Memory consumption

Memory mapping

When training data is stored in-memory in the parent process, training a ensemble in parallel entails sending the array from the parent process to the subprocess through serialization of the data. Even for moderately sized datasets, this is a time consuming task. Moreover, it creates replicas of the same dataset to be stored in-memory, and so the effective size of the data kept in memory scales with the number of processes used in parallel. For large datasets, this can be catastrophic.

ML-Ensemble overcomes this issue by using memmapping, which allows sub-processes to share memory of the underlying data. Hence, input data need not be serialized and sent to the subprocesses, and as long as no copying takes place in the sub-process, memory consumption remains constant as the number of sub-processes grows. Hence, ML-Ensemble can remain memory neutral as the number of CPU’s in use increase. This last point relies critically on avoiding copying, which may not be possible, see Gotcha’s for further information.

We can easily illustrate this issue by running a dummy function in parallel that merely holds whatever data it receives from a few seconds before closing. Here, we make use of the CMLog monitor that logs the memory (and cpu) usage of the process that instantiated it.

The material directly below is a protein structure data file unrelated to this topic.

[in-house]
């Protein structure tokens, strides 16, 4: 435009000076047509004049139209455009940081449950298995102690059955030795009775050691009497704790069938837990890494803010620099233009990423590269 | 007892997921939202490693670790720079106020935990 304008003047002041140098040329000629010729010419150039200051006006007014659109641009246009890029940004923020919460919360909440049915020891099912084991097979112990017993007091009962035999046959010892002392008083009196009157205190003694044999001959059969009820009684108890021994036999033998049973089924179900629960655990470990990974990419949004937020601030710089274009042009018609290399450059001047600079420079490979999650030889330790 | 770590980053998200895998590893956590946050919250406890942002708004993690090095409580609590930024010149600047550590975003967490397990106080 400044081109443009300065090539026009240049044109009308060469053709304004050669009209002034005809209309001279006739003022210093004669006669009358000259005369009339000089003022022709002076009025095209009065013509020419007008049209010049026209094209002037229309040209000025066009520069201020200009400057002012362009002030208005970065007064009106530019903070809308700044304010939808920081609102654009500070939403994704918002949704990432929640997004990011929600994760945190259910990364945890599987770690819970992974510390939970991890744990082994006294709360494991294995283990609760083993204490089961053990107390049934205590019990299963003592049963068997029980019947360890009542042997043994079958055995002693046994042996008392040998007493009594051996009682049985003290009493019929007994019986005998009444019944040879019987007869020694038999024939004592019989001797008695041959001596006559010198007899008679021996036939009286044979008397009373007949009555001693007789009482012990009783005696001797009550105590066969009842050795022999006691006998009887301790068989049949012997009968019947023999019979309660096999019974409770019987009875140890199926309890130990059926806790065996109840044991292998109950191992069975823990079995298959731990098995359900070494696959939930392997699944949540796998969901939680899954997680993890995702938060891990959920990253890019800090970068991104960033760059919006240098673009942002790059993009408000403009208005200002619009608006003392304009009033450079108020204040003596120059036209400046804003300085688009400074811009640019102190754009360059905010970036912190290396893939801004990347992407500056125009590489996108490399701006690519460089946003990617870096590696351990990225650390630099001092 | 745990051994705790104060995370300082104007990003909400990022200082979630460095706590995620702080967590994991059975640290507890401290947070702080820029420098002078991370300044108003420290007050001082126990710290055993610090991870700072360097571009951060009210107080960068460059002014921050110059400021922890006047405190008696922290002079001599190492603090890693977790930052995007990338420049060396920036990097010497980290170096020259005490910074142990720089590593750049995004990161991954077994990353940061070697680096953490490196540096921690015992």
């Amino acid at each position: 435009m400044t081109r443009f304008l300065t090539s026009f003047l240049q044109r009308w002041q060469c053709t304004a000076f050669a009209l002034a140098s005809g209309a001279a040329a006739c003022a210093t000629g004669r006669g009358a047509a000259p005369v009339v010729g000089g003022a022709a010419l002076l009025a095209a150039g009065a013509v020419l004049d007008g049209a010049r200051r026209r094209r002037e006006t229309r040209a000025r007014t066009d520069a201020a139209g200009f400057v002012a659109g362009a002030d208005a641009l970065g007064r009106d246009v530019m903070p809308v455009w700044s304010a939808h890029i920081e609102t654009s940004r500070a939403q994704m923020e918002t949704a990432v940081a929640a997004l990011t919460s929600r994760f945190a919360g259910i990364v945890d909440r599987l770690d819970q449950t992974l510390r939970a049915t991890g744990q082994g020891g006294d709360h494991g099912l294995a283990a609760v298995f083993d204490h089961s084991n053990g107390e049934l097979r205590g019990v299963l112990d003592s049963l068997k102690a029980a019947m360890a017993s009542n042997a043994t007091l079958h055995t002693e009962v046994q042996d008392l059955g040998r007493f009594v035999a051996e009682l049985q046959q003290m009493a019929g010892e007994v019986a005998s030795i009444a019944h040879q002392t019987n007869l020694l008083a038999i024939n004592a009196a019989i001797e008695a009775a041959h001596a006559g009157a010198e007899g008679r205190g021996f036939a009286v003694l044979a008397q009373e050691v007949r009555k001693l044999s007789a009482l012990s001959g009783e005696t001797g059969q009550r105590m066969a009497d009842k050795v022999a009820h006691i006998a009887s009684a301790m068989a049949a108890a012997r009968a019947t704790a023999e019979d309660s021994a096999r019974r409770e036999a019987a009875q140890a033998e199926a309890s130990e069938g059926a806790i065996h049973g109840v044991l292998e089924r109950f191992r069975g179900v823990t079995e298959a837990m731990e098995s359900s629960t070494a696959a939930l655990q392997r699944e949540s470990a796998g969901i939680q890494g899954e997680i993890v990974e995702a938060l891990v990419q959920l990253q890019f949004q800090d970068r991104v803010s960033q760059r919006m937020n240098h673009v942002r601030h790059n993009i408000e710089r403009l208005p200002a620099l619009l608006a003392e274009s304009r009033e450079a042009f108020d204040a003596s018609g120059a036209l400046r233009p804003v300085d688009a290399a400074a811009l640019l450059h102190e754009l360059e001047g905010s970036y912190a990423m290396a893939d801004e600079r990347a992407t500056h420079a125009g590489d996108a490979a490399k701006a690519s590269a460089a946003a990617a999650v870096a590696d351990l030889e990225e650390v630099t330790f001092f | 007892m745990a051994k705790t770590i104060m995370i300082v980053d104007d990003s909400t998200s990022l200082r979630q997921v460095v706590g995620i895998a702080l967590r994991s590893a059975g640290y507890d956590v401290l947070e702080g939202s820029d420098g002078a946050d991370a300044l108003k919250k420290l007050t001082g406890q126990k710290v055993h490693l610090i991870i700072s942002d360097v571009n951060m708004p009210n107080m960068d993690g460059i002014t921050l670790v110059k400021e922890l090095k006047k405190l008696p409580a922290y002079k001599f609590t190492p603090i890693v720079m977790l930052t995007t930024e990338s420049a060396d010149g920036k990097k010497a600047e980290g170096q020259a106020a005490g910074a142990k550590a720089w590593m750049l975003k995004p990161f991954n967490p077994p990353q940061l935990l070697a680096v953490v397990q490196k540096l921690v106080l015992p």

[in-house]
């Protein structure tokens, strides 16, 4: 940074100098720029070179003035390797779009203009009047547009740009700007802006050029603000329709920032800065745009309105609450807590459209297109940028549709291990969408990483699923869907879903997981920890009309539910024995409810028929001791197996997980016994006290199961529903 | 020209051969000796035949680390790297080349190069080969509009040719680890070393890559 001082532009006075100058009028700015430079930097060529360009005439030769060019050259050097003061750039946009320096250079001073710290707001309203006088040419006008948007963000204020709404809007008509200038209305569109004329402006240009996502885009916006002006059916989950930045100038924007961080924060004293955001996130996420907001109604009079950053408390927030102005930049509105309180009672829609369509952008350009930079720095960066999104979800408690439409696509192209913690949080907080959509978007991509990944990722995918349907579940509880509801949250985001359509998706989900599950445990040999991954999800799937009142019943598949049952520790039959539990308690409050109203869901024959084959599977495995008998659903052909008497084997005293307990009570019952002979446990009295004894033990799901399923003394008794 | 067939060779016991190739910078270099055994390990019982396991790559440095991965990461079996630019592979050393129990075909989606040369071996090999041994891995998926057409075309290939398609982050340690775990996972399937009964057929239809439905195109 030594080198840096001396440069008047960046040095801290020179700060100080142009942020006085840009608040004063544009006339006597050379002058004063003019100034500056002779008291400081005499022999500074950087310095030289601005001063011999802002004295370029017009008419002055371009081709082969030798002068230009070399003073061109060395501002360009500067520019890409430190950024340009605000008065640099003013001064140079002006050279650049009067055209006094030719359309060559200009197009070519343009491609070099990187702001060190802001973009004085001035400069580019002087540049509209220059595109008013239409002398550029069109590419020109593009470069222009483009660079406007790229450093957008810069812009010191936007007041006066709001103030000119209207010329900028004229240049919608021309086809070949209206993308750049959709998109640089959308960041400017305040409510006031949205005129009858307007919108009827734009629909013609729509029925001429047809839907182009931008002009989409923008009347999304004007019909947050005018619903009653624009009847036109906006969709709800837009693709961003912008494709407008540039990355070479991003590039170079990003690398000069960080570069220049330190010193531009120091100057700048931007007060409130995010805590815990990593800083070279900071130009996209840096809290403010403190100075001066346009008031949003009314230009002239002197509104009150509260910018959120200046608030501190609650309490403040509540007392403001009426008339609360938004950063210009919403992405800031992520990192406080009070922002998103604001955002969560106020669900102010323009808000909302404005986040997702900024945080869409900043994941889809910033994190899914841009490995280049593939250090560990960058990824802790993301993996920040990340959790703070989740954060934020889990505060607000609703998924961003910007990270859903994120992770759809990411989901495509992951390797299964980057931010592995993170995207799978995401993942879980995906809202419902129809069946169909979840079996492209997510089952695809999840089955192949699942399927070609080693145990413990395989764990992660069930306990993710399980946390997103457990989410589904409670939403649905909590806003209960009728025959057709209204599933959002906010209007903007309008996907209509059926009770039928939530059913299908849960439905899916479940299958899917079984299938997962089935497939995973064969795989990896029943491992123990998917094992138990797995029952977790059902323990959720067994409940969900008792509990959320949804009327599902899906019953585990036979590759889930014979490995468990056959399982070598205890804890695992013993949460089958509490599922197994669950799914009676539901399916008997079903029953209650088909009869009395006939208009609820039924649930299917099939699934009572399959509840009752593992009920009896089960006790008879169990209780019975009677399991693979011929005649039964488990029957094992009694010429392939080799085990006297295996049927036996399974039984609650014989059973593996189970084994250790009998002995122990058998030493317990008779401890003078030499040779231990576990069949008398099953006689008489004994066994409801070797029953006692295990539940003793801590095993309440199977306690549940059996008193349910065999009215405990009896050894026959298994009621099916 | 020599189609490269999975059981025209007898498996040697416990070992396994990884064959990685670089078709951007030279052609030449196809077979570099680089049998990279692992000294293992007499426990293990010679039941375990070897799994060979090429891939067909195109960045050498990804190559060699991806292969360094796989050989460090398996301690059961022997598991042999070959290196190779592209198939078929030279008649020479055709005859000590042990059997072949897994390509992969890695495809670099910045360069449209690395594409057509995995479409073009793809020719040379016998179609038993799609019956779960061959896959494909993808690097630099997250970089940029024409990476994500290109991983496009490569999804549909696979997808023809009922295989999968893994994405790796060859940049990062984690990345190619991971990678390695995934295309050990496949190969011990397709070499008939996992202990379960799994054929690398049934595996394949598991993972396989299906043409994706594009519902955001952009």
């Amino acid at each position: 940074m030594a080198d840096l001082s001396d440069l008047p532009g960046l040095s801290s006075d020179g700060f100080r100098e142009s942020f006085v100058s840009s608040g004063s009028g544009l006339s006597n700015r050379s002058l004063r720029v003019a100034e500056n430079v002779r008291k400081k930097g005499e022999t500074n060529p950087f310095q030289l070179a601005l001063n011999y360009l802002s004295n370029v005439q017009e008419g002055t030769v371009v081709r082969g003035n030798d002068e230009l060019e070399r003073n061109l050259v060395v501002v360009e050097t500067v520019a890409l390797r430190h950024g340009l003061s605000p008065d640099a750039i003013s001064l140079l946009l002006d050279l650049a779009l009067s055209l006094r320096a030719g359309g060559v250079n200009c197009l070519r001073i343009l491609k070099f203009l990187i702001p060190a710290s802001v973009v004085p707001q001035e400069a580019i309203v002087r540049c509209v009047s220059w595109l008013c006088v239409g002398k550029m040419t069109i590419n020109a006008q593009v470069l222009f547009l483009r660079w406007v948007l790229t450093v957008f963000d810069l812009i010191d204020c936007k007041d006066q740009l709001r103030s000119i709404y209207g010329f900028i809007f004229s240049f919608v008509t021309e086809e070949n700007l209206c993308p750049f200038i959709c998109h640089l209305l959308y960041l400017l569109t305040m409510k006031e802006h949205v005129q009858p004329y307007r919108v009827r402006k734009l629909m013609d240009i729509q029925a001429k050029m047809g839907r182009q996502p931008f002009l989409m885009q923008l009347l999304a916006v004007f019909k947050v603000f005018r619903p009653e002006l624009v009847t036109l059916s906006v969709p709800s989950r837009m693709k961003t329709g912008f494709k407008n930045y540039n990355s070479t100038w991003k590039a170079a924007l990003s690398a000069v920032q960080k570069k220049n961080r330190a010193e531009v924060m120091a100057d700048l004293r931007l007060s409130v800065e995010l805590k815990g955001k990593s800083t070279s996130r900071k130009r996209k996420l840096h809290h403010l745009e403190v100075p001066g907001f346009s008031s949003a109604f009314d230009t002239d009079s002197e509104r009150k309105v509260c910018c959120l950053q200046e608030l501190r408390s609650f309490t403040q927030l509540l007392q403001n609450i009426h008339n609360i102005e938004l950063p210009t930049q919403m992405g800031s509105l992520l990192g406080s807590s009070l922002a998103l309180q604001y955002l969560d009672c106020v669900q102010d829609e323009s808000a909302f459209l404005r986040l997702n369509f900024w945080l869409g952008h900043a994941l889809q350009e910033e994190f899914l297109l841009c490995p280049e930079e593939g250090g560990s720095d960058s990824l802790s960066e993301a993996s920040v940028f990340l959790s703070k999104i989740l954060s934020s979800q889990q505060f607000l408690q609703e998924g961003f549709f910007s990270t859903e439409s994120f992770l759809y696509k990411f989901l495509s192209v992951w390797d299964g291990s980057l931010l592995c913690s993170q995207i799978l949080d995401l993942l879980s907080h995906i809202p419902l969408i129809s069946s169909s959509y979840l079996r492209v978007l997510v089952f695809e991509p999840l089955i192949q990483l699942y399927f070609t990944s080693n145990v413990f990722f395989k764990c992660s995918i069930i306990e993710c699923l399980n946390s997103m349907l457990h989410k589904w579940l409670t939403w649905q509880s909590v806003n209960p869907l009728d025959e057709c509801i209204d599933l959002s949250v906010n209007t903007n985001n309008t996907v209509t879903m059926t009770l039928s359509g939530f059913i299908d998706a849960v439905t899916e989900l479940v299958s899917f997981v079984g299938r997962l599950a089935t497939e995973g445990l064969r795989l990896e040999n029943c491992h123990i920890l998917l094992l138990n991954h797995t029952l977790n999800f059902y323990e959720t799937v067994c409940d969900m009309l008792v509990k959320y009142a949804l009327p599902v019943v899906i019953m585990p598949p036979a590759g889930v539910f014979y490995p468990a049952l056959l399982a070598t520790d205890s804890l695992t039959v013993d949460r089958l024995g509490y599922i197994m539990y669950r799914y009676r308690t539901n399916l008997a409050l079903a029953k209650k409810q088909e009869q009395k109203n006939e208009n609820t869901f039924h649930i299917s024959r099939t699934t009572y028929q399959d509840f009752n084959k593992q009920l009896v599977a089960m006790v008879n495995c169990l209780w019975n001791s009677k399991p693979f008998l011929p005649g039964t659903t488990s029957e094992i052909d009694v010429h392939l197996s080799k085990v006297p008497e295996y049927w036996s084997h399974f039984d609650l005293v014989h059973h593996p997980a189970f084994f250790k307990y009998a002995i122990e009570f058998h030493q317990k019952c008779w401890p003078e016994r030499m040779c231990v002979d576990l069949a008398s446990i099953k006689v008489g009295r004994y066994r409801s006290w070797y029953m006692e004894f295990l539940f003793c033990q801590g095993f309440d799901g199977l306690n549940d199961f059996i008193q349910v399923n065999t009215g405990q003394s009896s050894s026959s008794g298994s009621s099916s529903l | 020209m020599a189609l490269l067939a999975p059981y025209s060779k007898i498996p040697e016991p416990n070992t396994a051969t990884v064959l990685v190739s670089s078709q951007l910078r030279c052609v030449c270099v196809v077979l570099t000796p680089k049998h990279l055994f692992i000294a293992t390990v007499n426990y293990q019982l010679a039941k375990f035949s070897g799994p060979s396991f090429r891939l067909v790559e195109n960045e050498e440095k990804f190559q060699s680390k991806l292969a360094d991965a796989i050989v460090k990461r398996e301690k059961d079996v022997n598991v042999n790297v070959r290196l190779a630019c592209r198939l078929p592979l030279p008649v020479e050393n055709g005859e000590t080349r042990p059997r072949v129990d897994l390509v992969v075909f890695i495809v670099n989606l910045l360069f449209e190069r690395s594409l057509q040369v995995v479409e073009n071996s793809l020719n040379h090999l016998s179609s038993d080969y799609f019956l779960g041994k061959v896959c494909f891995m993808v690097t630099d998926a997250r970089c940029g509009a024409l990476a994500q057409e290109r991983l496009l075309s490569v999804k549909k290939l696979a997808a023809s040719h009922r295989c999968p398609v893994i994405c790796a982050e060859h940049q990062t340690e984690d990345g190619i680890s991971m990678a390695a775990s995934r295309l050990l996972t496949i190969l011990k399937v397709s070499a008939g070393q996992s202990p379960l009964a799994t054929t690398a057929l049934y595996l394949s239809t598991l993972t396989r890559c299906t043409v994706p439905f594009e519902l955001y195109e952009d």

>>> import numpy as np
>>> from joblib import Parallel, delayed
>>> from time import sleep, perf_counter
>>> from mlens.utils.utils import CMLog

>>> def hold(arr, s):
...    """Hold an array ``arr`` in memory for ``s`` seconds."""
...    sleep(s)

>>> # Monitor memory usage
>>> cm = CMLog()
>>> cm.monitor()

>>> sleep(3)

>>> # Load an approx. 800MB array into memory
>>> t1 = int(np.floor(perf_counter() - cm._t0) * 10)

>>> array = np.arange(int(1e8)).reshape(int(1e5), int(1e3))

>>> sleep(3)
>>> # Launch 4 sub-process, each holding a copy of the array in memory.
>>> t2 = int(np.floor(perf_counter() - cm._t0) * 10)

>>> Parallel(n_jobs=-1, verbose=100, max_nbytes=None)(
...         delayed(hold)(array, 3)
...         for _ in range(4))

>>> t3 = int(np.floor(perf_counter() - cm._t0) * 10)

>>> # Job done
>>> sleep(3)
>>> cm.collect()
Pickling array (shape=(100000, 1000), dtype=int64).
Pickling array (shape=(100000, 1000), dtype=int64).
[Parallel(n_jobs=-1)]: Done   1 tasks      | elapsed:   17.1s
Pickling array (shape=(100000, 1000), dtype=int64).